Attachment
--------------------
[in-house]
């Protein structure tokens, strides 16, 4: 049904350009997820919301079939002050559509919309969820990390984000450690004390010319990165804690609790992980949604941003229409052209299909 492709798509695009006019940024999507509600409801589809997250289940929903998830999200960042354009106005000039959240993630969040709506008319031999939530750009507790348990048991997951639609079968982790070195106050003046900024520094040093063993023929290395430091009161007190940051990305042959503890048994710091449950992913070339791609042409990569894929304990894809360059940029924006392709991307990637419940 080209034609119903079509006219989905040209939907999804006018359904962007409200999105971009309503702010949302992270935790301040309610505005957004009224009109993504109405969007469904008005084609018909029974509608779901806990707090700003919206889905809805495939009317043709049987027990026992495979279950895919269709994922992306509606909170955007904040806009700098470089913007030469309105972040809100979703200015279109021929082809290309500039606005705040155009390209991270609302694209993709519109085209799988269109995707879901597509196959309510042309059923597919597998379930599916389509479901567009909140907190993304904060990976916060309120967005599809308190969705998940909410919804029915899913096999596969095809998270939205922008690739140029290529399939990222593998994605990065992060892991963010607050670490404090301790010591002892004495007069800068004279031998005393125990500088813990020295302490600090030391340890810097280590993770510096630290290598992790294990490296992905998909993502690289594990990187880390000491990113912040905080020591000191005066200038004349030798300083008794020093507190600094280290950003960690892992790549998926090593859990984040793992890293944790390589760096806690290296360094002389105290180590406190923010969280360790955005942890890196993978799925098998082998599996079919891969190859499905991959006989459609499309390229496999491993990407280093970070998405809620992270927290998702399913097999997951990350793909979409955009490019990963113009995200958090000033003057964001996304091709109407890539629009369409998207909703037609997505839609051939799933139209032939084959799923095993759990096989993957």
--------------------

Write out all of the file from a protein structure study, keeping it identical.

[in-house]
């Protein structure tokens, strides 16, 4: 049904350009997820919301079939002050559509919309969820990390984000450690004390010319990165804690609790992980949604941003229409052209299909 492709798509695009006019940024999507509600409801589809997250289940929903998830999200960042354009106005000039959240993630969040709506008319031999939530750009507790348990048991997951639609079968982790070195106050003046900024520094040093063993023929290395430091009161007190940051990305042959503890048994710091449950992913070339791609042409990569894929304990894809360059940029924006392709991307990637419940 080209034609119903079509006219989905040209939907999804006018359904962007409200999105971009309503702010949302992270935790301040309610505005957004009224009109993504109405969007469904008005084609018909029974509608779901806990707090700003919206889905809805495939009317043709049987027990026992495979279950895919269709994922992306509606909170955007904040806009700098470089913007030469309105972040809100979703200015279109021929082809290309500039606005705040155009390209991270609302694209993709519109085209799988269109995707879901597509196959309510042309059923597919597998379930599916389509479901567009909140907190993304904060990976916060309120967005599809308190969705998940909410919804029915899913096999596969095809998270939205922008690739140029290529399939990222593998994605990065992060892991963010607050670490404090301790010591002892004495007069800068004279031998005393125990500088813990020295302490600090030391340890810097280590993770510096630290290598992790294990490296992905998909993502690289594990990187880390000491990113912040905080020591000191005066200038004349030798300083008794020093507190600094280290950003960690892992790549998926090593859990984040793992890293944790390589760096806690290296360094002389105290180590406190923010969280360790955005942890890196993978799925098998082998599996079919891969190859499905991959006989459609499309390229496999491993990407280093970070998405809620992270927290998702399913097999997951990350793909979409955009490019990963113009995200958090000033003057964001996304091709109407890539629009369409998207909703037609997505839609051939799933139209032939084959799923095993759990096989993957």